Since sharpening his focus on mobile, instituting a bullish approach to A/B testing and integrating one-touch payment processing through BigCommerce, NatoMounts has boosted their mobile sales conversion rate to around 5 percent. Compare this to average smartphone conversion rates, which hovered at around 1.5 percent at the end of last year, and you begin to realize the impact.
“Our goal is to have them order as much as possible, as quickly as possible,” Chatham explained in a case study from BigCommerce. “We were able to achieve that by integrating digital wallet systems … that accept quick-pay elements. In the first week, we had someone land on the site (a new customer) and hit the finish order page in less than 43 seconds.”
Recent data from Baynard’s “Mobile E-Commerce Usability” study confirms that across the industry, checkout experiences have yet to be streamlined, which means that businesses which do implement expedited payments via mobile wallet solutions have some major market differentiation opportunities. Examining the checkout UX on the mobile websites of 50 major e-commerce shops, Baynard identified the following problem areas, with red dots indicating poor usability and horizontal black notches indicating benchmark averages.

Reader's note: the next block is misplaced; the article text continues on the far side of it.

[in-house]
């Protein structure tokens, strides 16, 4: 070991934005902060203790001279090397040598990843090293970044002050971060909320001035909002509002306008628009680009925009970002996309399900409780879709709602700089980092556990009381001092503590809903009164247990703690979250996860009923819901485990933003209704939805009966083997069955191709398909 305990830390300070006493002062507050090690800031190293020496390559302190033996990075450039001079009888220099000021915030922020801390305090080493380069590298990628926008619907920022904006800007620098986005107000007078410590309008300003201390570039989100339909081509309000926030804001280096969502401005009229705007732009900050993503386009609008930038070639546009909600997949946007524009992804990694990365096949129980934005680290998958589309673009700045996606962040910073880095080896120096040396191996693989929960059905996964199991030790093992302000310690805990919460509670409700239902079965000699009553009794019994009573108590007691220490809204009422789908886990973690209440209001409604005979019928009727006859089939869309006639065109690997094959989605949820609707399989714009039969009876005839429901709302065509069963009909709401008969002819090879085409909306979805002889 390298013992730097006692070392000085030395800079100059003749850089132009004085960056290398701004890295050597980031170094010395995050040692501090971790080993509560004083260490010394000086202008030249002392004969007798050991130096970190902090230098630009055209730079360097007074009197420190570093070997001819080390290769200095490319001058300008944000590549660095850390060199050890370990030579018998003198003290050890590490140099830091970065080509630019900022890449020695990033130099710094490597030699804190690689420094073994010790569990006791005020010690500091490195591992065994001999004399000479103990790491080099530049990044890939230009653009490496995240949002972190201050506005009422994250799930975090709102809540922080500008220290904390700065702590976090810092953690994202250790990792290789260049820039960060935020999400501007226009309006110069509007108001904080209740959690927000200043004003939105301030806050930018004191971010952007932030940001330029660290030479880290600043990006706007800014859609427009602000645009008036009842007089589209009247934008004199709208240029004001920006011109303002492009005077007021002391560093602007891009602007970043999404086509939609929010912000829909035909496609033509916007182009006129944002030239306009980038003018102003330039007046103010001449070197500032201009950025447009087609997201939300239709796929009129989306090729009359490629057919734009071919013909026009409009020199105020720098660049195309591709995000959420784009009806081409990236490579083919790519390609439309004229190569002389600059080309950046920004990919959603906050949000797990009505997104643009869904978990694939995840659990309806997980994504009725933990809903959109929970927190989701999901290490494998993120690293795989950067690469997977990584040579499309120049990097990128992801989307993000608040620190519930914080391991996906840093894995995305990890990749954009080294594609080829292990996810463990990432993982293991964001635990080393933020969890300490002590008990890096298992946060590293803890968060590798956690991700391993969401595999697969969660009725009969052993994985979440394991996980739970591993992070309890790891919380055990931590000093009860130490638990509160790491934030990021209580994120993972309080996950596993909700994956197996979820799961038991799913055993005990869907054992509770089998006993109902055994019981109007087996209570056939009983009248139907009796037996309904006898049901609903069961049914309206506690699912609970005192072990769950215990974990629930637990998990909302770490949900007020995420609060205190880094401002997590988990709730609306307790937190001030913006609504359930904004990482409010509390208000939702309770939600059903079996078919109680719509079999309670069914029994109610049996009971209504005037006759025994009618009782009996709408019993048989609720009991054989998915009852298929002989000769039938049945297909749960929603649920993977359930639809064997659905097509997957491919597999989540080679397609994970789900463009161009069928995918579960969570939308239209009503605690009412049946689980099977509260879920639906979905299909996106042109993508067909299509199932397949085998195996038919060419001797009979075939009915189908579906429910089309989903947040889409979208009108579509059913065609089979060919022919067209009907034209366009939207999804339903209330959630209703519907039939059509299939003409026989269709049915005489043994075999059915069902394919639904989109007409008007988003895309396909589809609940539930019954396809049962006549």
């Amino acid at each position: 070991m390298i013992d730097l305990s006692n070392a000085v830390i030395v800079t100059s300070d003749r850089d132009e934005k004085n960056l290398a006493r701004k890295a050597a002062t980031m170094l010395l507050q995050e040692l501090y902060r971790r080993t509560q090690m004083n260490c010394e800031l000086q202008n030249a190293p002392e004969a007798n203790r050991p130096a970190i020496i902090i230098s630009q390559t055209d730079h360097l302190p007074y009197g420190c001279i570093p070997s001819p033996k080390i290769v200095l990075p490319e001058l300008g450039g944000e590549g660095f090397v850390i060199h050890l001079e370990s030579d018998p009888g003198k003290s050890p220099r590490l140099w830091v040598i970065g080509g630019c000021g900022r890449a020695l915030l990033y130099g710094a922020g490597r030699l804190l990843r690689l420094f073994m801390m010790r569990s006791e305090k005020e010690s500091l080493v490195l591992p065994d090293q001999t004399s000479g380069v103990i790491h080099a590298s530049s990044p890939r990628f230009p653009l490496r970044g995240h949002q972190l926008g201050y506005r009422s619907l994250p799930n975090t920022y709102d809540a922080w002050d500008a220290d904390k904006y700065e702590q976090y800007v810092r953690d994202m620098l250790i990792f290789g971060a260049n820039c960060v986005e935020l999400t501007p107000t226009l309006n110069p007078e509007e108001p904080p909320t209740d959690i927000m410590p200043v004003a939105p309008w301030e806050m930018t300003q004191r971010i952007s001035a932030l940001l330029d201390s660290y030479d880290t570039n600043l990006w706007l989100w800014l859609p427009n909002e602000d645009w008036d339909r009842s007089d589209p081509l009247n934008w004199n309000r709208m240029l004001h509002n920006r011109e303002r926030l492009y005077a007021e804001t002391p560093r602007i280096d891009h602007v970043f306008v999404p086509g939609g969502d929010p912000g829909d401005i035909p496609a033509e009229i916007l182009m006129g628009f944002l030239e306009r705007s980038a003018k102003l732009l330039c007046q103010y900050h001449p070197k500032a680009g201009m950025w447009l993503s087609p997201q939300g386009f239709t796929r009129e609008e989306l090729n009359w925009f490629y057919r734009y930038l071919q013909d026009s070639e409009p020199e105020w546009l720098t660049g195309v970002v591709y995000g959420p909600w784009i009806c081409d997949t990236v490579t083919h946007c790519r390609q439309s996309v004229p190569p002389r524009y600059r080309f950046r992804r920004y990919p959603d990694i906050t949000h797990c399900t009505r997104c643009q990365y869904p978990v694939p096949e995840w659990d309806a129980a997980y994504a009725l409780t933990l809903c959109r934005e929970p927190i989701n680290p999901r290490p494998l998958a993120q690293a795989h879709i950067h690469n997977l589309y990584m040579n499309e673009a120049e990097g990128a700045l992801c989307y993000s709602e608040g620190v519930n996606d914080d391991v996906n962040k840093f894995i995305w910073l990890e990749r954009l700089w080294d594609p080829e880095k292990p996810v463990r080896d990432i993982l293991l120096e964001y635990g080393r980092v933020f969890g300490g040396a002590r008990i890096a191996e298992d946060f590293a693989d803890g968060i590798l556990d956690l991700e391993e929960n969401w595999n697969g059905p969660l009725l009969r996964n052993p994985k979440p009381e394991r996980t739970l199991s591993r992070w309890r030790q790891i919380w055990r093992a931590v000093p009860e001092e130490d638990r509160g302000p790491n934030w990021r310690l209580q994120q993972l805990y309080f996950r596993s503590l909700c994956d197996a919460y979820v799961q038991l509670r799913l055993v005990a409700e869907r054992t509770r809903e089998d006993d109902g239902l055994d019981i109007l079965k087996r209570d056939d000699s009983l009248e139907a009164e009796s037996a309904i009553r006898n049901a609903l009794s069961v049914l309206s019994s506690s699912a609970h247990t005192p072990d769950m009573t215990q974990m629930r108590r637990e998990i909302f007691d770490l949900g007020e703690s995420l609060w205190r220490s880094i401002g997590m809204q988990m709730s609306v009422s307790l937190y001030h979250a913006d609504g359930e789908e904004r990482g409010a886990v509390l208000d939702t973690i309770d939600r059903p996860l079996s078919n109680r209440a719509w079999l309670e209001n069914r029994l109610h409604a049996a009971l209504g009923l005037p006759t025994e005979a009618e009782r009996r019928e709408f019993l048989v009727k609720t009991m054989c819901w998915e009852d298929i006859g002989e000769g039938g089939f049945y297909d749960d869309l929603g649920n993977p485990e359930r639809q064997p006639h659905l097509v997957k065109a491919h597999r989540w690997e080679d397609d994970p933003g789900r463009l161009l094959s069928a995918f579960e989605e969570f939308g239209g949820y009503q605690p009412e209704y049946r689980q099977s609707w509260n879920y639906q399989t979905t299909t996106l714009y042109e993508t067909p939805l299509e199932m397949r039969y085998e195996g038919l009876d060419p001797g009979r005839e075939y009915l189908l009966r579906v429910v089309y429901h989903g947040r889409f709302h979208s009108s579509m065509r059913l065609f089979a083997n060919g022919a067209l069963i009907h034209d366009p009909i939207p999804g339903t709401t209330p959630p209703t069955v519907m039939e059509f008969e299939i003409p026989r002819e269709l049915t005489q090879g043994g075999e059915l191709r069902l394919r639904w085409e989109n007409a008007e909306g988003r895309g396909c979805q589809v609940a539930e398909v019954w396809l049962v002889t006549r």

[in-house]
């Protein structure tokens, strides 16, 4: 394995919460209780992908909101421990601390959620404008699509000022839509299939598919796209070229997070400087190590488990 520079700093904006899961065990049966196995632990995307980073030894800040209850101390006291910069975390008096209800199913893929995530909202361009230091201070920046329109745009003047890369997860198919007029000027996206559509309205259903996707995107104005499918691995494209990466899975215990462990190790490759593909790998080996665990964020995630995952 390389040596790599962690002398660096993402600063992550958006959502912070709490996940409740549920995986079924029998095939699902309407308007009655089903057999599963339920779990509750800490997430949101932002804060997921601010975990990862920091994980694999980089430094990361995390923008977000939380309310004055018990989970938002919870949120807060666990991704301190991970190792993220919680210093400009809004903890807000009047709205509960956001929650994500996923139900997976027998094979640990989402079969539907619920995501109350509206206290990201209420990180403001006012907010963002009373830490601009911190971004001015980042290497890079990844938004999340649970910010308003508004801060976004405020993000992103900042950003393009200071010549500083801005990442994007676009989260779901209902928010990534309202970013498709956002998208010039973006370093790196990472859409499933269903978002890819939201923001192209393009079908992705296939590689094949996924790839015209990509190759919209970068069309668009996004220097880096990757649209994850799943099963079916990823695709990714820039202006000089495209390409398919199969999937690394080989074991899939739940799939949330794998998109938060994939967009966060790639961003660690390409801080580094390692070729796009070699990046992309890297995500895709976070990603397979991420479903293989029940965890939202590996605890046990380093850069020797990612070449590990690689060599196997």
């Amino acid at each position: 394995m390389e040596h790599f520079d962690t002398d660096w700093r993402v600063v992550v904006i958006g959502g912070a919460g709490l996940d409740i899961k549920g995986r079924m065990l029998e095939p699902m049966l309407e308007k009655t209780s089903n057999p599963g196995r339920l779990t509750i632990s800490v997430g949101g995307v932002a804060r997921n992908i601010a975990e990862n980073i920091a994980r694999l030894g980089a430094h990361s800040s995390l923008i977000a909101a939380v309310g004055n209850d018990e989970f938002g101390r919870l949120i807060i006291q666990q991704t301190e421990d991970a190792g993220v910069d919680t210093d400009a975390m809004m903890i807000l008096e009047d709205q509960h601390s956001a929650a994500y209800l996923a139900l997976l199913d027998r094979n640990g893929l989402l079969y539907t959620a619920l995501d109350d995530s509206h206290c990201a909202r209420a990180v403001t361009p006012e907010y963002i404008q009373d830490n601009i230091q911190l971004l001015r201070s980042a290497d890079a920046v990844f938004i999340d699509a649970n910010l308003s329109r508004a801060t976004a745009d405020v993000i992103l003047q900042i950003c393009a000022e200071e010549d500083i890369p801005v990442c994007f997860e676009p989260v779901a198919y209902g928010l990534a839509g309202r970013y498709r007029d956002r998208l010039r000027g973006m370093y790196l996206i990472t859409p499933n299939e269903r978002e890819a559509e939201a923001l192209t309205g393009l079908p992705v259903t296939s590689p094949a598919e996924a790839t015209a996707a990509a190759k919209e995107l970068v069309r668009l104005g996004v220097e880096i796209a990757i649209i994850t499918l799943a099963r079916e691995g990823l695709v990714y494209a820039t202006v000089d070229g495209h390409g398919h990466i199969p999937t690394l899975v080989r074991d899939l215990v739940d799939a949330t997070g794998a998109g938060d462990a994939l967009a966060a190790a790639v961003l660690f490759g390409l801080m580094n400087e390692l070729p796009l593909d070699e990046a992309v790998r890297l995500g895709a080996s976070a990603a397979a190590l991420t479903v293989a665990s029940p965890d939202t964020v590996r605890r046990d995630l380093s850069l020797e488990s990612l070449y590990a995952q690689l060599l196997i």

NatoMounts’s Chatham estimates that PayPal makes up half of his mobile sales, Stripe swipes come in at 25 percent, Amazon Pay brings in 20 percent, and Apple Pay makes up the remaining 5 percent. Customers love the idea of reduced friction at checkout, and companies that are making it easier to do business are reaping the rewards.